Community effort seeks solutions to prevent banking deserts
A federal credit union has agreed to establish a presence in the Southbridge neighborhood of Wilmington and the neighboring Route 9 Corridor— as a result of a grassroots effort to bring financial services to the area that is underserved by banks.
Delaware Public Media’s Sophia Schmidt reports on efforts to keep banking deserts from emerging in the First State.
Monique and Tarik Wheeler exit a liquor store located south of Wilmington on a rainy Friday night. They came there to cash a check.
“Four dollars to cash a check,” said Monique. “[Out of] fifty dollars. They took four dollars out of it. That’s a lot.”
Tarik says many residents of the Route 9 Corridor, where they live, go to liquor stores to cash paychecks because banks are out of reach. “The bank’s not really near our way anyway, and most people are either on bikes or walking, so it’s out of range. So we just work with the liquor stores, and that’s how they make their money off of us.”
“If [there] was a bank, I’d go straight to the bank, instead of here,” said Monique.
Tarik agrees. “Because they’re not taxing us for the money to come back. We could just get all of our money back and not [just] a little bit of it.”
Residents of the Route 9 Corridor and south Wilmington are beginning to get access to more financial services, thanks to an effort by area residents known as the Banking Desert Initiative.
Del-One Federal Credit Union opened a new ITM, or interactive teller machine, at the Rose Hill Community Center along Route 9 earlier this month. Del-One also plans to open a branch at the former Elbert-Palmer Elementary School in Southbridge, just to the north of the corridor.
"If it was a bank, I would go straight to the bank, instead of here." - Monique Wheeler, Route 9 Corridor resident
The credit union approached the Banking Desert Initiative after the project gained publicity this summer.
Claymont resident Larry Lambert started the project. He says he got the idea when a friend who worked on Market Street in Wilmington asked for a ride home to the Route 9 Corridor.
“She said to me, Larry, can we stop at the liquor store so I can cash my paycheck? And I thought to myself—There are no banks in this area, are there?” he said. “When I started going back, I couldn’t even think of a bank anywhere near here. So when I did my research, I found out the nearest bank is 2.8 miles away from [the Route 9] Library ... which makes it that much farther away from the rest of the Route 9 Corridor. ”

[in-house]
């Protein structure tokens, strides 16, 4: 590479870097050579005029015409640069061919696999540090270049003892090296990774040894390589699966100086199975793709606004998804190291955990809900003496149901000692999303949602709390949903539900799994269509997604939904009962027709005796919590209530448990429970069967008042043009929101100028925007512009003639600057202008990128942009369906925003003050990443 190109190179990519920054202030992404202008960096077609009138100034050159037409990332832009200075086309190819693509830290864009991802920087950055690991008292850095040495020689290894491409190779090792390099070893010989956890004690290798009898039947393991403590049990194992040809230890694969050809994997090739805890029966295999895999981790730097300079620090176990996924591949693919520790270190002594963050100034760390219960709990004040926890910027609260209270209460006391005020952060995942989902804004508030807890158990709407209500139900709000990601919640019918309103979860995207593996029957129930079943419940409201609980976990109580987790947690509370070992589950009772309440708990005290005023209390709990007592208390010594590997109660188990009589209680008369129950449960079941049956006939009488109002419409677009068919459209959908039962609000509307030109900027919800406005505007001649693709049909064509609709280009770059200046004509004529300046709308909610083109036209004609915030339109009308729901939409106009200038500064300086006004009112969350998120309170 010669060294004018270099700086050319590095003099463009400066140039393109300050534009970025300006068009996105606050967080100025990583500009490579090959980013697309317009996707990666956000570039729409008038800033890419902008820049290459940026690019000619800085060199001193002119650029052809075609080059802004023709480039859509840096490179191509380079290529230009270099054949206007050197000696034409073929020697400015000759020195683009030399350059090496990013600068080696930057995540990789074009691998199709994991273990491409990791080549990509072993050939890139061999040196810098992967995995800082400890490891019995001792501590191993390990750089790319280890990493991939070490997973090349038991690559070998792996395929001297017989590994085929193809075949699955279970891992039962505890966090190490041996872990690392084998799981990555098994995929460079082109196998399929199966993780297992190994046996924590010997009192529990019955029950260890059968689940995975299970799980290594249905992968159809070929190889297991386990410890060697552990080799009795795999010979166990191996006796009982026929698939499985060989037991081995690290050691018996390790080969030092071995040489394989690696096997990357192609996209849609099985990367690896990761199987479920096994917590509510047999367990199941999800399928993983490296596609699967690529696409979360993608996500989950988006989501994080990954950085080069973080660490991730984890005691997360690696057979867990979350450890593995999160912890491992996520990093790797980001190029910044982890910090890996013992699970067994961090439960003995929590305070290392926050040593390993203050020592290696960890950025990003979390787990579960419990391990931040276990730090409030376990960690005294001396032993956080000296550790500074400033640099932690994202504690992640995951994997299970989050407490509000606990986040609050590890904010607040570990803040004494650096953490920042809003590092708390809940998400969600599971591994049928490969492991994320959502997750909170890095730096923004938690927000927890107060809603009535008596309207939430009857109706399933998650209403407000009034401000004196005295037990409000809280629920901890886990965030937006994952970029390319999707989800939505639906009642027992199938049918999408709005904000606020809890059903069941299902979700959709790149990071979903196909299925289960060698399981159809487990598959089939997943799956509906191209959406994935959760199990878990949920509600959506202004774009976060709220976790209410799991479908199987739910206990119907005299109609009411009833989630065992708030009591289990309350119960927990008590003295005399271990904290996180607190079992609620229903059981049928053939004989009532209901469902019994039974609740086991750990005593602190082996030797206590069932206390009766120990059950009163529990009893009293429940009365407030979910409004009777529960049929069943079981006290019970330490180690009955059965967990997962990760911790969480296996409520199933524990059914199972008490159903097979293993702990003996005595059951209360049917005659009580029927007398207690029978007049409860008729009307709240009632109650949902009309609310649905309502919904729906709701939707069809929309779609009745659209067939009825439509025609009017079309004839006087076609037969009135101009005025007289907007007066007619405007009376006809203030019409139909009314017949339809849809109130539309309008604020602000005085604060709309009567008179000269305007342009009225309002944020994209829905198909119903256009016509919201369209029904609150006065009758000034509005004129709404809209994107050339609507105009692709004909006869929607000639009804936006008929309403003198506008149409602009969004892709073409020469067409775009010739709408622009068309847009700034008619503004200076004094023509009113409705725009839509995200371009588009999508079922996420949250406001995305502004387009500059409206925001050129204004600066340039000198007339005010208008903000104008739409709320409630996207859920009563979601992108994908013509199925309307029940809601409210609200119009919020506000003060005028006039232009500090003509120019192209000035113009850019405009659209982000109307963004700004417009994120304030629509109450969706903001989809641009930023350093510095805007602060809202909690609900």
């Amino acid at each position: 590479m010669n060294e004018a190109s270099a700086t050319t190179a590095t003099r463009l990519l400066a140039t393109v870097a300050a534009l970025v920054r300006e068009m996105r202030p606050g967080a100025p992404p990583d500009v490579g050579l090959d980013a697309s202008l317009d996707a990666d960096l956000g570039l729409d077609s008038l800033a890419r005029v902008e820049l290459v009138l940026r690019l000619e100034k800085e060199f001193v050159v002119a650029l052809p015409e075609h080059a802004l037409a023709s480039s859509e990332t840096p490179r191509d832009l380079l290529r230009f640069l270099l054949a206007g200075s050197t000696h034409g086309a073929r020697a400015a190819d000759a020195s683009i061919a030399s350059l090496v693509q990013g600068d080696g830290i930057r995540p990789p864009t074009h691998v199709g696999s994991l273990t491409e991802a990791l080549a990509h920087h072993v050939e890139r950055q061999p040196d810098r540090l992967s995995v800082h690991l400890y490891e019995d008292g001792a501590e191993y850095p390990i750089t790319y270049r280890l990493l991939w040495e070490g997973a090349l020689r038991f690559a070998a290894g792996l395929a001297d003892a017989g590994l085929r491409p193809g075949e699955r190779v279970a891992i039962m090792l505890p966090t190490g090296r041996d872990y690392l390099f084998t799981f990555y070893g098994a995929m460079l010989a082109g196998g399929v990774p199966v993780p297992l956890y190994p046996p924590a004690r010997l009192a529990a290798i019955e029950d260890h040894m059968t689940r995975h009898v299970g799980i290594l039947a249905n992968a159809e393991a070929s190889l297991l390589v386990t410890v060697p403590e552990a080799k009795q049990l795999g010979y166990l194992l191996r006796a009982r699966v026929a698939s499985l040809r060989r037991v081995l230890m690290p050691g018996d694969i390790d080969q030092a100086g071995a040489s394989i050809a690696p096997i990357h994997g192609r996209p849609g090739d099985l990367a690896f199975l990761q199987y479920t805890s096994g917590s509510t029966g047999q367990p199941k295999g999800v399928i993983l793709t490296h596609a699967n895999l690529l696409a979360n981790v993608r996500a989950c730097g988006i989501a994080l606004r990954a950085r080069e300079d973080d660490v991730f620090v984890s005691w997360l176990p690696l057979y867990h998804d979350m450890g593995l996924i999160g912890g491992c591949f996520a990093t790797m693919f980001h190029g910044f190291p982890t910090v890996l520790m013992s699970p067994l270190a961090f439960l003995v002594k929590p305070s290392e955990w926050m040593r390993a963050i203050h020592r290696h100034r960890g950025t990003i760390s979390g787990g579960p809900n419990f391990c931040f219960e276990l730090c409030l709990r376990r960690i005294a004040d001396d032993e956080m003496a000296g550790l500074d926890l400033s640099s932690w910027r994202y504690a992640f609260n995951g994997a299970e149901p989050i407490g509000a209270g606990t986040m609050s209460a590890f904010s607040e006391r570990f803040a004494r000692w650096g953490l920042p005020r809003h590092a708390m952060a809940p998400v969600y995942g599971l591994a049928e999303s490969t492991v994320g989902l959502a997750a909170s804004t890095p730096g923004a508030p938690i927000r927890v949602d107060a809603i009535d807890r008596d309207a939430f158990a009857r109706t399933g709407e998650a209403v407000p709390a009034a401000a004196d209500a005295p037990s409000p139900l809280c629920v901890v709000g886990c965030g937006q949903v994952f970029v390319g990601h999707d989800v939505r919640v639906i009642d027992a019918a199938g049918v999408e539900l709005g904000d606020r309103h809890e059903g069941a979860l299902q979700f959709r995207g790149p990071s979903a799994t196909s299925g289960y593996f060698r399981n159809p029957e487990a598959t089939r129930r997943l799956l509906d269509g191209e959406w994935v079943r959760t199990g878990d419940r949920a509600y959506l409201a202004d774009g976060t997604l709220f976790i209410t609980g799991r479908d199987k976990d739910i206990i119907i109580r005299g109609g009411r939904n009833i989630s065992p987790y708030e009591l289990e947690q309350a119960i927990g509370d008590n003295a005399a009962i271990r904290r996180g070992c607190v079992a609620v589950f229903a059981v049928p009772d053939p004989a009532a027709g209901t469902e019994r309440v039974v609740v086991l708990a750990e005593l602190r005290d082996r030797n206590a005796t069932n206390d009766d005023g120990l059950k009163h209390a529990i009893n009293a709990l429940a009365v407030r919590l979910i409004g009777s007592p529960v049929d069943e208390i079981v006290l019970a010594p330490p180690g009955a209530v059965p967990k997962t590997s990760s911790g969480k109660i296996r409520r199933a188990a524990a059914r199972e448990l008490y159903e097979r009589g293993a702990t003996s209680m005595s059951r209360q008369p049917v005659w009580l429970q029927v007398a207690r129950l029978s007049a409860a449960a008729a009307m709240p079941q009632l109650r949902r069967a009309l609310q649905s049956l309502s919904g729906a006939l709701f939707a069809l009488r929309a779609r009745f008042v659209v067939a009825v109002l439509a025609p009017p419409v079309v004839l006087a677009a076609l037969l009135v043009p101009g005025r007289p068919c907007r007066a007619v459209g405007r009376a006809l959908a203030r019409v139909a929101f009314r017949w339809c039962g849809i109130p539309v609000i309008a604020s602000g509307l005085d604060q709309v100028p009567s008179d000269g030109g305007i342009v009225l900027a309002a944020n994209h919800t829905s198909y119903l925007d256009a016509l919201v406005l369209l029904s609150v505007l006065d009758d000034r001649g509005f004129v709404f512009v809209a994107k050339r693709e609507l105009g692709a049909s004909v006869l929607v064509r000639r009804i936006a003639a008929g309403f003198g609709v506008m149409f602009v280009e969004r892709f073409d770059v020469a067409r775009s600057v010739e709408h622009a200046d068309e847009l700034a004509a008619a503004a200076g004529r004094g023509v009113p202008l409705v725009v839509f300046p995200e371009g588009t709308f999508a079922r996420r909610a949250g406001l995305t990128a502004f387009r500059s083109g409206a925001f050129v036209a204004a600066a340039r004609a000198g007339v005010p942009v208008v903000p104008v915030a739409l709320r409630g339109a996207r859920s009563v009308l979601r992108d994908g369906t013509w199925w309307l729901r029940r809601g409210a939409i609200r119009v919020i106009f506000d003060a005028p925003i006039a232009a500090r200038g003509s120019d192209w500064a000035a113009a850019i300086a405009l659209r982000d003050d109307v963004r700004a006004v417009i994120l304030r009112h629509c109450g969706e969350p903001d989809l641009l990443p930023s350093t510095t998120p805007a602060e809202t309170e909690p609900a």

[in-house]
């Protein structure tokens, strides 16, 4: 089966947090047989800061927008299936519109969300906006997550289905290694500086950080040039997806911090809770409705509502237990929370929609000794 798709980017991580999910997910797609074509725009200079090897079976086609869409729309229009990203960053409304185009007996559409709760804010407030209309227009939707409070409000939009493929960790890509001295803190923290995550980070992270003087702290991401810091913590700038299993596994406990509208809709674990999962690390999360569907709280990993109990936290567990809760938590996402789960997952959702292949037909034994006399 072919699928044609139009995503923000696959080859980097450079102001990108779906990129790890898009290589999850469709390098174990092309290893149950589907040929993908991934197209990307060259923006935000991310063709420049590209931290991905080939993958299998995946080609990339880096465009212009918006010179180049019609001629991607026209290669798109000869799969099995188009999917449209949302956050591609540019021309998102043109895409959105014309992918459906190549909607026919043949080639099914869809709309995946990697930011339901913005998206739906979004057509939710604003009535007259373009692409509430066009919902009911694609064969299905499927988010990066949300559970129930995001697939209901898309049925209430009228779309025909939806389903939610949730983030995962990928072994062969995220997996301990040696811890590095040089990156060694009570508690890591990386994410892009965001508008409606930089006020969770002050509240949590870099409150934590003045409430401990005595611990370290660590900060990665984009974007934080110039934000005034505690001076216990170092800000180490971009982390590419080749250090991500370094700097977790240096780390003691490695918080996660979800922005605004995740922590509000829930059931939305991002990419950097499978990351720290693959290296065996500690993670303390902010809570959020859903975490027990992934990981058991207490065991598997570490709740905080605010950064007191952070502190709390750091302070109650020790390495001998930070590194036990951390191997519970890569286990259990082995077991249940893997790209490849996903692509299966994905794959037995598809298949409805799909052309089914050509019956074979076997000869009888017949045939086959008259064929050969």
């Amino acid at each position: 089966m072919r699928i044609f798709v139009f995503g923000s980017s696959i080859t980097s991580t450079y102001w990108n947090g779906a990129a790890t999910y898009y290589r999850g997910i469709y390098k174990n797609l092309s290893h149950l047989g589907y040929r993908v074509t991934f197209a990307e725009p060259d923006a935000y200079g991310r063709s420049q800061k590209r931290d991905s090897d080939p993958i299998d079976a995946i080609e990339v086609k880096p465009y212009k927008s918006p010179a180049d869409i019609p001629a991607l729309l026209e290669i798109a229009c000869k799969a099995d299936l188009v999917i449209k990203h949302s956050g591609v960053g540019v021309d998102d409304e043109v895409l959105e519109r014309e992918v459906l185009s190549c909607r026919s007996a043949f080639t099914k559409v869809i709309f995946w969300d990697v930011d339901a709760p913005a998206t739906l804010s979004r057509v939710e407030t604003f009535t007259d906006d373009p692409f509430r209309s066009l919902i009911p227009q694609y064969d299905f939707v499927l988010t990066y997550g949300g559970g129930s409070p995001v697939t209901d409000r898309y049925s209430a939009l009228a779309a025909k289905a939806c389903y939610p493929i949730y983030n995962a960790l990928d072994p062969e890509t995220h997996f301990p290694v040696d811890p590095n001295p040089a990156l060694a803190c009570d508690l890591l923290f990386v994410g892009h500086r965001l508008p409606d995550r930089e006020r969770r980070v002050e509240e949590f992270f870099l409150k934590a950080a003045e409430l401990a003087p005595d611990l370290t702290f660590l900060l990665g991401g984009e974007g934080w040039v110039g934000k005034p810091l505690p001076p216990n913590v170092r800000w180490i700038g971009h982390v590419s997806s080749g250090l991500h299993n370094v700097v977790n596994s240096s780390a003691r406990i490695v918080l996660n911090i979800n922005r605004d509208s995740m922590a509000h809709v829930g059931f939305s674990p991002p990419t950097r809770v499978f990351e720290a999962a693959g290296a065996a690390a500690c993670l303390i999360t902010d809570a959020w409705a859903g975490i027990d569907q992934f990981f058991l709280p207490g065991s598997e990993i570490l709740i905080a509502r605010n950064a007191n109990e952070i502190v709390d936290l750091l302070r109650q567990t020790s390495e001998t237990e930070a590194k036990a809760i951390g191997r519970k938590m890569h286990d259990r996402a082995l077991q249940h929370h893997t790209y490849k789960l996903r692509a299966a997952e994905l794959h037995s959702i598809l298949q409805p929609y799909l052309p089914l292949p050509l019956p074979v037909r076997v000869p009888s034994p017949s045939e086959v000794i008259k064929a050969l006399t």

Google Maps shows an M&T Bank branch in Old New Castle at the southern tip of the Route 9 Corridor, roughly 3 miles from the Route 9 Library at the corridor’s center. There are several bank branches in the City of Wilmington to the north of the corridor, with the closest— a Chase Bank on N. Walnut Street— almost three miles from the library. There is also a Wells Fargo branch on nearby Route 13, more than 2.5 miles away.
Several studies, including one by the Federal Reserve Bank of New York (New York Fed), have defined a banking desert as a census tract containing no bank branches and with no branches within ten miles of its center.
"'Banking desert' is a relative term. It's what services do I get, as opposed to the other person." - Dr. Russell Kashian
By this definition, most banking deserts are located in rural areas of the western and southwestern United States. A 2018 study by the New York Fed using 2010 census data and 2017 bank branch location information from the Federal Deposit Insurance Corporation (FDIC) found no banking deserts in Delaware. It reports 4.8 percent of Delaware residents are “unbanked,” or lack bank or credit union accounts.
Dr. Russell Kashian, professor of economics and director of the Fiscal and Economic Research Center at the University of Wisconsin-Whitewater, has used another definition of “banking desert” in his research. He defines the country’s banking deserts as the five percent of census tracts with bank branches furthest from their centers.
“Banking desert is a relative term,” said Kashian. “It’s what services do I get, as opposed to the other person.”
The Route 9 Corridor was an early African-American suburb. The corridor now contains African-American, white and Hispanic residents, but most neighborhoods within the corridor are racially and ethnically segregated, according to a 2017 plan for the corridor by the Wilmington Area Planning Council (WILMAPCO). Southbridge and the neighborhoods on the northern end of the corridor are predominantly African-American, while the neighborhoods on the southern end of the corridor are predominantly white.
Median annual household income in Southbridge and the corridor neighborhoods range from around $21,000 to $62,000, according to the 2017 WILMAPCO plan.
Kashian’s research has found a link between banking deserts nationwide and demographics. “Your population in your neighborhood, as the African-American percentage increases, so does the distance to the bank branch.”
Kashian says the same goes for the proportion of the population living below the poverty line. This link between poverty and banking deserts presents a problem.